This Father’s Day weekend, it’s hard not to revel in the shifts in the way that dads are being portrayed around the world. In the Truth About Moms, we found that 6 in 10 moms globally would say that nowadays men are better fathers than they used to be. We can see this sentiment echoed in various ways from Dove’s #realdadmoments campaign to Getty Images’ “Lean In Together” collection. Representations of masculinity are being re-defined throughout culture to celebrate dads.

The ‘Dad Media’ Opportunity
Fathers are more involved in their children’s lives than ever before. Dads are consistently pushing themselves to be the best possible parent, but are frustrated by the fact that they lack the traditional advice channels available to moms. Instead, new dads are turning to their source for all things unknown: the Internet. According to a recent study of American dads conducted by BabyCenter1, 7 in 10 dads are using online resources for parenting-related information.

More than half (58%) of American dads say there is not enough or barely enough dad-focused content online, and 7 in 10 say they wish there was more parenting content available for dads online.1 Consequently, ‘Dad Media’ presents a massive opportunity for brands.

Dads Turn to Mobile
Kids are unpredictable, and the next disaster is always around the corner. So, when fathers look for guidance in an unfamiliar situation it’s no shock that they are going mobile: 6 in 10 are actually using their smartphones most often to seek out parenting advice.1 In the Truth About Connected You we found that mobile devices play a big role in family life. 8 in 10 globally go as far as to say that their mobile device has improved their family life.

Rise of the How-to Video
There are more than 135 million how-to videos on YouTube, addressing every need, whim and question that can be typed (or voice-commanded) into a search bar. New millennial parents are jumping on the how-to bandwagon: baby-related how-to and tutorial searches on Google are quickly multiplying, increasing 23% in the past year alone.2 How-tos are not just for tween makeup tutorials anymore—baby-related searches on YouTube are growing, and viewing time of parenting videos has doubled over the last year.3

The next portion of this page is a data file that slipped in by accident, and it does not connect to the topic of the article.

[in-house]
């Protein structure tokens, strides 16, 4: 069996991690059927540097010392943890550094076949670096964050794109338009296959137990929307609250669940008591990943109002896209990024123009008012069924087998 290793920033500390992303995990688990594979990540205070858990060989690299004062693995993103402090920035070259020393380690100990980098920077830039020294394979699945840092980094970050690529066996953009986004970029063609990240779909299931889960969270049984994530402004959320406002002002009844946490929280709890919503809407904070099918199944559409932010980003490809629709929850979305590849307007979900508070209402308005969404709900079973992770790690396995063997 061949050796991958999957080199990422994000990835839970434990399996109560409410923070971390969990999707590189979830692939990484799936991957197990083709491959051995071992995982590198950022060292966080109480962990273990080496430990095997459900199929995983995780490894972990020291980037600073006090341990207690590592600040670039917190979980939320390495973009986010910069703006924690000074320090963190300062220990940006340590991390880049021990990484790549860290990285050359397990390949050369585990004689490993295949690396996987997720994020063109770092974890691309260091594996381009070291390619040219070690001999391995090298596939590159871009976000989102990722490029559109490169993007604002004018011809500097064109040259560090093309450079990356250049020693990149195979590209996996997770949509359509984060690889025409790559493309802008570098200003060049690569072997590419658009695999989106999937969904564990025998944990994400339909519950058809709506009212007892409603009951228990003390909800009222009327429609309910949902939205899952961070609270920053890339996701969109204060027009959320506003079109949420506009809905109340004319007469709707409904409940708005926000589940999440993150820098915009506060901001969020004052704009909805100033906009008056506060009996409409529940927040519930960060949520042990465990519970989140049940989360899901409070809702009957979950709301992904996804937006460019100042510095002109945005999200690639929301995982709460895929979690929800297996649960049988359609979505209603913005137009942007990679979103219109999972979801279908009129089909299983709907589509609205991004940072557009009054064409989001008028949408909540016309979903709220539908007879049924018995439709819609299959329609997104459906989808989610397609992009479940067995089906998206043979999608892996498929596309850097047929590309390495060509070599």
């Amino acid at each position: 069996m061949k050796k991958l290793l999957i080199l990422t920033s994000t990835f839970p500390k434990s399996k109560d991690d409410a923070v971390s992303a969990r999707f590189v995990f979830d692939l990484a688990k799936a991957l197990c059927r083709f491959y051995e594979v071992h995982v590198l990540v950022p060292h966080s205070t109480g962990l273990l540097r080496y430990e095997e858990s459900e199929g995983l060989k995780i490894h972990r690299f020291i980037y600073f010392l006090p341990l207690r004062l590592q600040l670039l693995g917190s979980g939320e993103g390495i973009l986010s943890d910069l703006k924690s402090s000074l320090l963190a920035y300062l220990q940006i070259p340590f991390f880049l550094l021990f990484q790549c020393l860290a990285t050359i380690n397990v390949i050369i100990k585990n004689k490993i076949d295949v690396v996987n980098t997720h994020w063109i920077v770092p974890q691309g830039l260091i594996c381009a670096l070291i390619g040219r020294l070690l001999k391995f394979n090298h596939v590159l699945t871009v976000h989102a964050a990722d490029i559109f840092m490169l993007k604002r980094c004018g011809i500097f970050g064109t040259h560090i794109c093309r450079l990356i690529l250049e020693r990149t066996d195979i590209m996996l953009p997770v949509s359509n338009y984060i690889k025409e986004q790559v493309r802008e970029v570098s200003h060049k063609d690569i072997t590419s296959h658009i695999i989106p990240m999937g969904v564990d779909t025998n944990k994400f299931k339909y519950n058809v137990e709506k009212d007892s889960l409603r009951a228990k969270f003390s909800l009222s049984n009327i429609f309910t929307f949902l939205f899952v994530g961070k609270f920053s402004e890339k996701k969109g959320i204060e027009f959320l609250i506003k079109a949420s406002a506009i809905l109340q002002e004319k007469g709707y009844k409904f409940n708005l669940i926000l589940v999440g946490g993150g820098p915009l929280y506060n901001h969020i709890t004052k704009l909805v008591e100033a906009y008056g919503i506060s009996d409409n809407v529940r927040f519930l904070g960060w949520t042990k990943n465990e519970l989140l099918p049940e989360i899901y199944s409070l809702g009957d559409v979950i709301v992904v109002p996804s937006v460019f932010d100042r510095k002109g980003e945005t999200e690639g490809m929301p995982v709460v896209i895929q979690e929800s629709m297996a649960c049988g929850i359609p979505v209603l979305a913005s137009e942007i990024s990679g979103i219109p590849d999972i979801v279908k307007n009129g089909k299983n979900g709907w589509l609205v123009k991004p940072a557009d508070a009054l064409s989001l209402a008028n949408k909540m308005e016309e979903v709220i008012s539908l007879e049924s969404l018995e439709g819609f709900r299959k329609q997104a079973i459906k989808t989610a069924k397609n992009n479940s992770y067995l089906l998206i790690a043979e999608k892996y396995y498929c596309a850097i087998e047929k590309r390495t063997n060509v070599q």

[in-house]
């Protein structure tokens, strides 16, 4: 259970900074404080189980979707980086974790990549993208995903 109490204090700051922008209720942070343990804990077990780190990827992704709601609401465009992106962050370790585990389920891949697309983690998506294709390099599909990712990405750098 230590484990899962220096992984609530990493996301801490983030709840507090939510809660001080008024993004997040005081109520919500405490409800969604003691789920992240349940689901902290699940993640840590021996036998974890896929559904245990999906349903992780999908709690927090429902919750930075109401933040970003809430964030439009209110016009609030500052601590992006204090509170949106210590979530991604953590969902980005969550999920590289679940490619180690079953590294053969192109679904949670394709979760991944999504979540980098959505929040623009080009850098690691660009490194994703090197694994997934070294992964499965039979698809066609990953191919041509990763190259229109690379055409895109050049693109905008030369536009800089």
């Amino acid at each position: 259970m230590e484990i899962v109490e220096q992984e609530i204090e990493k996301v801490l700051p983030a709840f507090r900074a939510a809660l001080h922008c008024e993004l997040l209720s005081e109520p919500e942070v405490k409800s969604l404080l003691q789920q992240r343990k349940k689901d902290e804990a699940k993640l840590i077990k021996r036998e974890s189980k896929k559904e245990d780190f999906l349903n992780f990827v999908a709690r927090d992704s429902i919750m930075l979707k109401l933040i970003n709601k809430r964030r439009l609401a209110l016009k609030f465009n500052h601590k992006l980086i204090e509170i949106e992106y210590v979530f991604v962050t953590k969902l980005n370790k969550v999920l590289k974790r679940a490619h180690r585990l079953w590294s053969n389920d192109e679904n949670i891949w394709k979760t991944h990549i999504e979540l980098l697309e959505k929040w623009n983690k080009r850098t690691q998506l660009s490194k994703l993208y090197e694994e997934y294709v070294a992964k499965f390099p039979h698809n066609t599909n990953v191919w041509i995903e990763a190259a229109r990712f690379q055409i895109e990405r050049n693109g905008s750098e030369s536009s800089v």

Brands can no longer ignore the fact that dads are becoming increasingly involved in parenting. Family dynamics are shifting, and brands have a unique opportunity to lead the conversation. In the Truth About Global Brands we found that 85% of people, globally, believe that brands have the power to make the world better.

So let’s all go out and celebrate dads!

1 BabyCenter, Millennial Dads Study, June 2015. Based on the online population of U.S. males age 18–54 expecting a child or having at least one child age 0–5 years, n=1,250; millennial dads defined as age 18–34, n=583.
2 Google Trends, May 2014 – May 2015, United States. Classification as a “how to” search was based on searches including “how to” and “tutorial” and may not account for every “how to” search on Google.
3 YouTube Data, January–May 2014 and January–May 2015, United States.